Why Atheists Say “God” When They Have Sex
This NSFW post is part of the blog book tour for Greta Christina’s book of erotic short stories, Bending. Also, this was more than partially inspired by Chelsea Cain’s reading of her story on Bitch Magazine’s Popaganda podcast.
Once upon a time, a veiled girl grew into a decidedly bare-headed young woman. As criticisms based on sexual pleasure were usually levied against, rather than by, the religious, she paid attention when religious folk criticized atheism in that way. Namely, certain theists claimed that without taboo, sex couldn’t possibly be as much fun. If they had been serious, she would have pointed out that the argument was the more benign cousin of the notion that sex is only good and healthy within the confines of monogamous, heterosexual marriage (her old religious, pedantic habits had yet to truly die).
As they were generally being playful, her mind went in a more pleasant direction. This isn’t to say that all of her religion-tinged sexual memories were good ones. She felt no goosebumps on her skin, just a wry smile playing upon her lips, when she recalled how her first partner once insisted she wear a headscarf during sex. She ended up feeling overheated and annoyed, not aroused. Darker were her memories of a tortured adolescence, one where an injunction against masturbation was delivered to her all too late to break the habit but soon enough to instill guilt. Flick, fret, flick, fret.
But she didn’t want to dwell on that. She recalled how lovely it was to feel the gentle warmth of the spring sunshine on the back of her neck and shoulders as she awaited a date for the first time. The accompanying breeze added to the tingling already coursing its way up and down her spine as she waited for her date to show up. Later, the fear of being caught fed the hunger with which her mouth tore into the one against it as the movie credits rolled.
Suddenly, she realized that she hadn’t violated a sexual boundary in years. Well, fuck, she thought. How could she get her spine to tingle like that again? She had no boundaries left that weren’t truly based on ethical considerations. Her feminism couldn’t provide any for her, either, since it was intersectional and sex-positive. It was clear that she needed to go on a quest for answers.
She first asked a hedonist, who said that she should just relax and enjoy it. She did so, and it was good, but not good enough. She next asked a philosopher, who said that she could always attempt to set up universal rather than contextual ethics. Such rules, the philosopher declared, were bound to lead to actions that could be considered wrong at some point (drowning babies, amirite?). Try as she might, though, she could not feel that she had willfully broken any meaningful rules. The same thing happened when she attempted to follow the advice of the kinkster who told her to set up power exchange rules with her partner. While the games were great fun, she could ultimately control the situation and opt out at any point. The next person she asked, a sex worker, told her to feed off of the invariably married clients’ deep wellspring of cheaters’ remorse, but the impersonal nature of the transactions enforced too much of a distance for that to work. At her wits’ end, she finally asked a therapist, who said that just as she had eliminated rather than accommodated her god-shaped hole, she needed to destroy her guilt-and-shame-shaped hole.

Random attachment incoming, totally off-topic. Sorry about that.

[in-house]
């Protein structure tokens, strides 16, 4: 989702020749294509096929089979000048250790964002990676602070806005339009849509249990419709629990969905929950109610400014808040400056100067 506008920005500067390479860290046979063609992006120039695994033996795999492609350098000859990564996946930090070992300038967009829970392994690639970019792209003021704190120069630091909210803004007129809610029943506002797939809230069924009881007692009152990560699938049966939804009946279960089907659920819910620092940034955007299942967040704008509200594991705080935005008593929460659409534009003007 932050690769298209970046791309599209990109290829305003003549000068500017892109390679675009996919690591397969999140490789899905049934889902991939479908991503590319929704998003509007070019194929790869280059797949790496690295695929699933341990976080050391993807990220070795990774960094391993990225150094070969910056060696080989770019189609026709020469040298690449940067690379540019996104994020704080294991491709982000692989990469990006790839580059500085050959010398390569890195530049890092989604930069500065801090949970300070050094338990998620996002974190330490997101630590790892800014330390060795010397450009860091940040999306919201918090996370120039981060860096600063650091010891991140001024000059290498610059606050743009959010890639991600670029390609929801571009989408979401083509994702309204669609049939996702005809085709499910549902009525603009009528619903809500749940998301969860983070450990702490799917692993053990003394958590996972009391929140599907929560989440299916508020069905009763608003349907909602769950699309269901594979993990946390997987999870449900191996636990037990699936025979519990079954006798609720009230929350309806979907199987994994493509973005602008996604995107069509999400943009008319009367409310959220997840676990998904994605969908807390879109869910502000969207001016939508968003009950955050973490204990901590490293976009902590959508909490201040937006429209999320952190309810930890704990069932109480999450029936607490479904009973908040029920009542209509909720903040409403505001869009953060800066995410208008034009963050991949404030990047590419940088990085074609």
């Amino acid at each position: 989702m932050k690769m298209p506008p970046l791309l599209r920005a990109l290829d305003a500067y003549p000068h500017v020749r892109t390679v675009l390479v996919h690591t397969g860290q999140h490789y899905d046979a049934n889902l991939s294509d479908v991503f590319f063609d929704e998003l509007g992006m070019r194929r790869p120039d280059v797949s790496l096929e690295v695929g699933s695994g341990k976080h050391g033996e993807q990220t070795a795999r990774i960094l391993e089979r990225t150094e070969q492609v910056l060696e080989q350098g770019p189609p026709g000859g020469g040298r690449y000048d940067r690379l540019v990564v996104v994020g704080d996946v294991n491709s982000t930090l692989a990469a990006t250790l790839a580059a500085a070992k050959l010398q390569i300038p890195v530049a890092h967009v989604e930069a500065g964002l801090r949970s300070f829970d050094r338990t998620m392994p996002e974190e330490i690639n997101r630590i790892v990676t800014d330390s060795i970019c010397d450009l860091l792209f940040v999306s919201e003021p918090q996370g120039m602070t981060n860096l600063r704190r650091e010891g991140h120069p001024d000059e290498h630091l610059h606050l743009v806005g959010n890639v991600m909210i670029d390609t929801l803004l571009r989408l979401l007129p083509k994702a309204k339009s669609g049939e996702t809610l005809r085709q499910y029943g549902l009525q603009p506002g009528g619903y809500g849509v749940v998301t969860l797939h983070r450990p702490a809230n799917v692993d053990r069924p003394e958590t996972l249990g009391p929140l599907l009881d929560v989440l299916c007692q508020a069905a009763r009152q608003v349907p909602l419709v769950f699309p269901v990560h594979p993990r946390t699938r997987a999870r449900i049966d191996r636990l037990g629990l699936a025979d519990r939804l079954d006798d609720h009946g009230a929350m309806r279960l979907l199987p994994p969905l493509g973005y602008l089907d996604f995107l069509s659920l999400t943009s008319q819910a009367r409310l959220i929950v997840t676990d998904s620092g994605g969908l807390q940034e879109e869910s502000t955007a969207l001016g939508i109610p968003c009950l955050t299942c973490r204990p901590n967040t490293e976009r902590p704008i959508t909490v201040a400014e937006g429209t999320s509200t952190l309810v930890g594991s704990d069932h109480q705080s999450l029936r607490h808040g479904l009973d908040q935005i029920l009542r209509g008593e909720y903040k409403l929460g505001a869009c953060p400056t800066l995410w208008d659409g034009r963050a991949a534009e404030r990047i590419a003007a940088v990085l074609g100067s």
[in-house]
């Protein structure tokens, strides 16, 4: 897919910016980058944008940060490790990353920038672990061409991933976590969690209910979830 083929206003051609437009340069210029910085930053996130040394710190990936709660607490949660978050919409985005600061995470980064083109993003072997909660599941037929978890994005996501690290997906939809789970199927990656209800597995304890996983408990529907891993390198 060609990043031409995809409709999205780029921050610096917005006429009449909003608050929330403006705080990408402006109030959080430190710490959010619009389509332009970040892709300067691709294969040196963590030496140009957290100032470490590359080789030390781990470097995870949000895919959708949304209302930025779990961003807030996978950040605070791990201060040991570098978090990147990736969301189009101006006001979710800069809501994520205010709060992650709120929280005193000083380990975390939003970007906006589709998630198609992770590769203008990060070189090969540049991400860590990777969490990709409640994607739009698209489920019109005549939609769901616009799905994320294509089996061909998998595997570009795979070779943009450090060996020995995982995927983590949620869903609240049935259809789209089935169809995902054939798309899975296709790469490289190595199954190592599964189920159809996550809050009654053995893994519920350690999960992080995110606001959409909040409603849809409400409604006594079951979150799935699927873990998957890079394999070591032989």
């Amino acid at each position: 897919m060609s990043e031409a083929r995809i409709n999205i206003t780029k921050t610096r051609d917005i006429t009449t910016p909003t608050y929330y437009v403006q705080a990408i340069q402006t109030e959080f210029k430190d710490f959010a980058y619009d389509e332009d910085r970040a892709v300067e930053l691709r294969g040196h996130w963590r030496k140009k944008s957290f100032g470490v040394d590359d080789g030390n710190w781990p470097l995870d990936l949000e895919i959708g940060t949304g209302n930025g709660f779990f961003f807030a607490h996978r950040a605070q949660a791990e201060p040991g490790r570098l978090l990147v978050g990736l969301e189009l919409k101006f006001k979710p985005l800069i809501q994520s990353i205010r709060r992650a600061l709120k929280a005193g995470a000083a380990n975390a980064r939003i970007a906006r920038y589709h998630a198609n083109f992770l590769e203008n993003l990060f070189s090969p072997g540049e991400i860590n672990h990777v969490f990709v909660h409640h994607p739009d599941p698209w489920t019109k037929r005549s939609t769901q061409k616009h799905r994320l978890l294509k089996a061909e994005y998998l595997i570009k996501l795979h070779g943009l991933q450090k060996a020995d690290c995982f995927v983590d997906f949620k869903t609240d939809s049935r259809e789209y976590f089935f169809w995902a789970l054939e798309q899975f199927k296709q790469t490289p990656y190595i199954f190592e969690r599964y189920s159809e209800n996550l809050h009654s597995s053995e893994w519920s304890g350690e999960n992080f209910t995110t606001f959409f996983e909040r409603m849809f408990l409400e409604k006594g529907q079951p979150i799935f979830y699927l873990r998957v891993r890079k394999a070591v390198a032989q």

“But,” she pleaded. “I worked so hard to fill that god-shaped hole! And really, part of what plugged it was the shameless, sin-free sex!”
“Indeed,” nodded the therapist sagely. “Welp, time’s up, and I’m on vacation for the next two weeks, but feel free to book with me for after that.”
Drat, thought the young woman. What now?
Never one to Hamlet her way out of sex, she found her sweat mingling with another’s not too long after the therapy session. Hoping to fuck her way to the elusive thrill with the most intense sex she could muster in herself (and coax out of her partner), she let herself go. She swallowed and was swallowed, touched and was touched, pounced and was pounced upon, bit and was bitten. At the very height of her pleasure, she cried, “Oh, God, yes!”
Suddenly, the sheets at which she clutched were a deeper red, all that she was pressing into her lover and what her lover was pressing into her felt heartbreakingly beautiful, and the eerie light from the monitor that provided the only illumination in the room threw everything into sharp focus.
Maybe it was the fact that she was taking a deity’s name in vain in the throes of decidedly heathenish sexual congress. Maybe it was the naughty recollection that saying “God” was safer than saying a name, since it would be all too easy for her to moan the wrong one. Perhaps it was the implicit deification of her partner (“god” rather than “God”) or of the sex itself. It could have even been the very meaninglessness of what she was crying out.
Whichever way it might turn out to be, it felt great.
Well pleased, she spread the word as far and as wide as she could. After all, she argued, the non-religious should be able to do whatever ethical things that they needed to do to get there. What was the harm in invoking a non-existent being? Others heard her words, and some tried it out, and for many, it wasn’t good — it was great.
And that’s why, to this day, more than a few atheists say “God” when they have sex.